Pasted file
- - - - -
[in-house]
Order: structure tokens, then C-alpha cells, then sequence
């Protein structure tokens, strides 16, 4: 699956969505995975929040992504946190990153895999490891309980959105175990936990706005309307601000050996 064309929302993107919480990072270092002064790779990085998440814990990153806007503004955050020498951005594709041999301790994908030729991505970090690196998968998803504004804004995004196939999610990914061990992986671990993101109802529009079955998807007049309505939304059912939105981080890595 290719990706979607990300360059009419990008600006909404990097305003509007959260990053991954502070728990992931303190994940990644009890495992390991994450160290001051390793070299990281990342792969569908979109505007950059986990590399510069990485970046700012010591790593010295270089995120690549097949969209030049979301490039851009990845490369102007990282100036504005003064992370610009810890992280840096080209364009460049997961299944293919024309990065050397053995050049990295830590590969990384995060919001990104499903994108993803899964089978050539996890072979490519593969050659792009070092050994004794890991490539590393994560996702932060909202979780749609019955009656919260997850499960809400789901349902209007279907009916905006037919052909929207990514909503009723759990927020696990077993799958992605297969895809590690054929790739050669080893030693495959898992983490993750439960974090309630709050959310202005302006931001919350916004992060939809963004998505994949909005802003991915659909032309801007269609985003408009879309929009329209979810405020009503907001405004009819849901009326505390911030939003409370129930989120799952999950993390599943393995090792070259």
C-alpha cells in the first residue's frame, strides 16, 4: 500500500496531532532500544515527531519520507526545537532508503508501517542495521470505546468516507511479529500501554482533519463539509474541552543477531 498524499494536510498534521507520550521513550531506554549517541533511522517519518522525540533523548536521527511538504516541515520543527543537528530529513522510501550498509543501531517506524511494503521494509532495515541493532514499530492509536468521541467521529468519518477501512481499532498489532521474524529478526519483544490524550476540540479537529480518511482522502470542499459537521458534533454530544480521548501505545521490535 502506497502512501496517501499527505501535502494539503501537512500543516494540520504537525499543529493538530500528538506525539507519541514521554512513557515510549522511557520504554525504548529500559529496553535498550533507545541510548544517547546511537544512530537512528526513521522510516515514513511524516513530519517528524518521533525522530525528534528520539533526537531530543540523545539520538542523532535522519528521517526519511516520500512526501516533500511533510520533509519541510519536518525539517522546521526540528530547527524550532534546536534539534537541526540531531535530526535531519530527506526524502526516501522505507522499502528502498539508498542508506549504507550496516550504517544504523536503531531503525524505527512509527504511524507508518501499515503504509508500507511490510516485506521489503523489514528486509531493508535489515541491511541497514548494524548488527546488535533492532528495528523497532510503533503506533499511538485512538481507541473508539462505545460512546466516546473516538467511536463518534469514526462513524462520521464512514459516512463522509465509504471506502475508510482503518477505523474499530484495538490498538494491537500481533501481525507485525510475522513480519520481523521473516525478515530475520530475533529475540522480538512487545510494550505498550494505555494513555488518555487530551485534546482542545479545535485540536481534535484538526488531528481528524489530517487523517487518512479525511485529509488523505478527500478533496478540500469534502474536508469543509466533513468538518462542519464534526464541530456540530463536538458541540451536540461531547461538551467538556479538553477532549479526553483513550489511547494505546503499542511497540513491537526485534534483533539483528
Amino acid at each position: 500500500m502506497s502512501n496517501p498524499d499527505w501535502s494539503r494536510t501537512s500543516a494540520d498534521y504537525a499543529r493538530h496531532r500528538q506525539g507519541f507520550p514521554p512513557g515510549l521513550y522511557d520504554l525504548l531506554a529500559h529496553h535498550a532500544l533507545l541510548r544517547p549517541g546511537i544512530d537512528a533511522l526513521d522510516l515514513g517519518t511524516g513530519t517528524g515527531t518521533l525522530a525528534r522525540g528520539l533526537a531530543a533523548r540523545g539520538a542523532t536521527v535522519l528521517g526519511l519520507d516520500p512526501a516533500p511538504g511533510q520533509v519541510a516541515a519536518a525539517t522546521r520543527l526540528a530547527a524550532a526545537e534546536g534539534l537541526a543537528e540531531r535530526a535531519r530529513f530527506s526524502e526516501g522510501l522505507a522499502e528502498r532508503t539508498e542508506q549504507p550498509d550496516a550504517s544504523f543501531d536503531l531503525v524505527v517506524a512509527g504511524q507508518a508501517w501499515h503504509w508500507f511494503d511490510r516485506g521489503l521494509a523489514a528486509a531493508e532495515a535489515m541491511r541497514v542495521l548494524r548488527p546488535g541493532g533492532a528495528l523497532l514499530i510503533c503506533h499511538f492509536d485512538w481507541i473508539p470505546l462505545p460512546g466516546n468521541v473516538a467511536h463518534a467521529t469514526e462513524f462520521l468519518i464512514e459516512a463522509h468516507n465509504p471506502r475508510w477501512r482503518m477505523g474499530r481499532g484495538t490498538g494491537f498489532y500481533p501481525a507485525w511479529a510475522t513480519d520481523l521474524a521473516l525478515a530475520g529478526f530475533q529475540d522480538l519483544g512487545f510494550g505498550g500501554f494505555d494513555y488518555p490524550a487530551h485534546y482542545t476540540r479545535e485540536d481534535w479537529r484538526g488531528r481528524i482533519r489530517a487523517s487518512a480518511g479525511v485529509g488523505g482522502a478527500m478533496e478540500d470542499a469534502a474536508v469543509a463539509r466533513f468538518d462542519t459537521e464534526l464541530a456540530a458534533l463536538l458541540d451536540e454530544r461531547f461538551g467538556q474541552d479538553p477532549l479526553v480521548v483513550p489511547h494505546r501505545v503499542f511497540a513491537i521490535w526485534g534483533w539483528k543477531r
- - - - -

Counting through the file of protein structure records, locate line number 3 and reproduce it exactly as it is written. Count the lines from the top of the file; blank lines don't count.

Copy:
């Protein structure tokens, strides 16, 4: 699956969505995975929040992504946190990153895999490891309980959105175990936990706005309307601000050996 064309929302993107919480990072270092002064790779990085998440814990990153806007503004955050020498951005594709041999301790994908030729991505970090690196998968998803504004804004995004196939999610990914061990992986671990993101109802529009079955998807007049309505939304059912939105981080890595 290719990706979607990300360059009419990008600006909404990097305003509007959260990053991954502070728990992931303190994940990644009890495992390991994450160290001051390793070299990281990342792969569908979109505007950059986990590399510069990485970046700012010591790593010295270089995120690549097949969209030049979301490039851009990845490369102007990282100036504005003064992370610009810890992280840096080209364009460049997961299944293919024309990065050397053995050049990295830590590969990384995060919001990104499903994108993803899964089978050539996890072979490519593969050659792009070092050994004794890991490539590393994560996702932060909202979780749609019955009656919260997850499960809400789901349902209007279907009916905006037919052909929207990514909503009723759990927020696990077993799958992605297969895809590690054929790739050669080893030693495959898992983490993750439960974090309630709050959310202005302006931001919350916004992060939809963004998505994949909005802003991915659909032309801007269609985003408009879309929009329209979810405020009503907001405004009819849901009326505390911030939003409370129930989120799952999950993390599943393995090792070259």